These courses are intended to support and accelerate Germany’s national blockchain strategy, explain Philipp Sandner, center director, and Stefan Schmitt, center project manager, in a November 2019 blog post on “We are stepping on the gas pedal [to push] ahead with digitization by making clever minds even smarter,” they write. “Education is always the basis for innovation.” 


Foundry College—which provides live, face-to-face classes in an online environment—has begun offering its learning management technology platform as a managed service to educational institutions. The platform, called the Forge, engages students in active learning, provides faculty with real-time data, and facilitates a sense of community. A scrolling video grid allows all students to be seen on video and to engage with the professor by raising their hands, answering questions in the in-class chat window, or answering polls. Faculty can also “spotlight” students, moving them into position to address the full class.

The Forge can create breakout rooms of between two and eight students, using data to group them by comparable abilities, if that’s desirable. Within the breakout groups, students can engage in debates, role playing, and other types of experiential learning. Faculty can monitor breakout groups to see who is participating and can interact with groups to provide guidance or make announcements.

Contact [email protected] for more information.


Prendo Simulations offers six simulations to train students to become better decision makers, particularly as they navigate complex challenges such as leading change and managing wide-reaching projects. The facilitated simulation workshops can be run as standalone events or integrated into existing programs; they can be used by teams or individuals, virtually or face-to-face. For example, the “Kerovka” simulation, developed in collaboration with Witold Henisz of the University of Pennsylvania and Daniel Diermeier of Northwestern University, focuses on corporate diplomacy. The company’s “Pactio” simulation helps students fine-tune their stakeholder management skills.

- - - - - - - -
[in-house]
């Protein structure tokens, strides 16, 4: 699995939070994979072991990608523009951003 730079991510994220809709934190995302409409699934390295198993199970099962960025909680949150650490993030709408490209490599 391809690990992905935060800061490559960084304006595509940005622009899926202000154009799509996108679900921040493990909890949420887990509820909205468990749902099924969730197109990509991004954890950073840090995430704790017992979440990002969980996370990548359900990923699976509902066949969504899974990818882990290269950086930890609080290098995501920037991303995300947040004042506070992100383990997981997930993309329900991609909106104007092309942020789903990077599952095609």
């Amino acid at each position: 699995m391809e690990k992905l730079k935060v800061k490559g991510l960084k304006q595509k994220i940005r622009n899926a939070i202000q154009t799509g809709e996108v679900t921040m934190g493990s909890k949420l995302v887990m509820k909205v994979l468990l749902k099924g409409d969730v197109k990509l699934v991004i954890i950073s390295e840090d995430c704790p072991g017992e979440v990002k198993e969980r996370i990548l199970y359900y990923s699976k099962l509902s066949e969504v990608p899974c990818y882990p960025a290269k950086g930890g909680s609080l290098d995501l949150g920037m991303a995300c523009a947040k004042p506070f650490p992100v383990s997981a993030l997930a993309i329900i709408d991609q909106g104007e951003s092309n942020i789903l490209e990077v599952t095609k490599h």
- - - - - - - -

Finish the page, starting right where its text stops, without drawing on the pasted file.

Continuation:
According to Alastair Giffin, co-founder of the company. “Simulations provide intense, engaging, and transparent experiences, and people remember experiences better than theory or frameworks.” 


Circa Health, a new digital mental health support platform, was made available in April to higher ed institutions free of charge. The effort is a collaboration between Mindful Labs, a Colorado-based digital health company, and Circa Interactive, a California-based higher education digital marketing agency. The platform can be branded according to each university, and its content can be tailored to address the needs of different populations. Users can access tools to help overcome test performance anxiety, navigate life changes, or develop mental resilience; these tools include guided meditations and mindfulness content; unlimited chat and text support; and a telehealth option that connects students with clinicians. The platform can be integrated into learning management systems, so that schools can better track how specific interventions affect student performance.


EdSights, an edtech company focused on student retention and wellness, has created a new chatbot powered by machine learning. The chatbot can send text messages to students asking how they’re feeling about upcoming tests or how well they’re balancing coursework with full-time jobs. By analyzing students’ responses, the tool can uncover situations that might increase students’ drop-out risk and suggest interventions that improve student retention.

Schools are encouraged to name the chatbot after their mascots and introduce it to incoming freshmen. In one pilot program, a school saw a 12 percent increase in retention from freshman to sophomore year by implementing the chatbot program.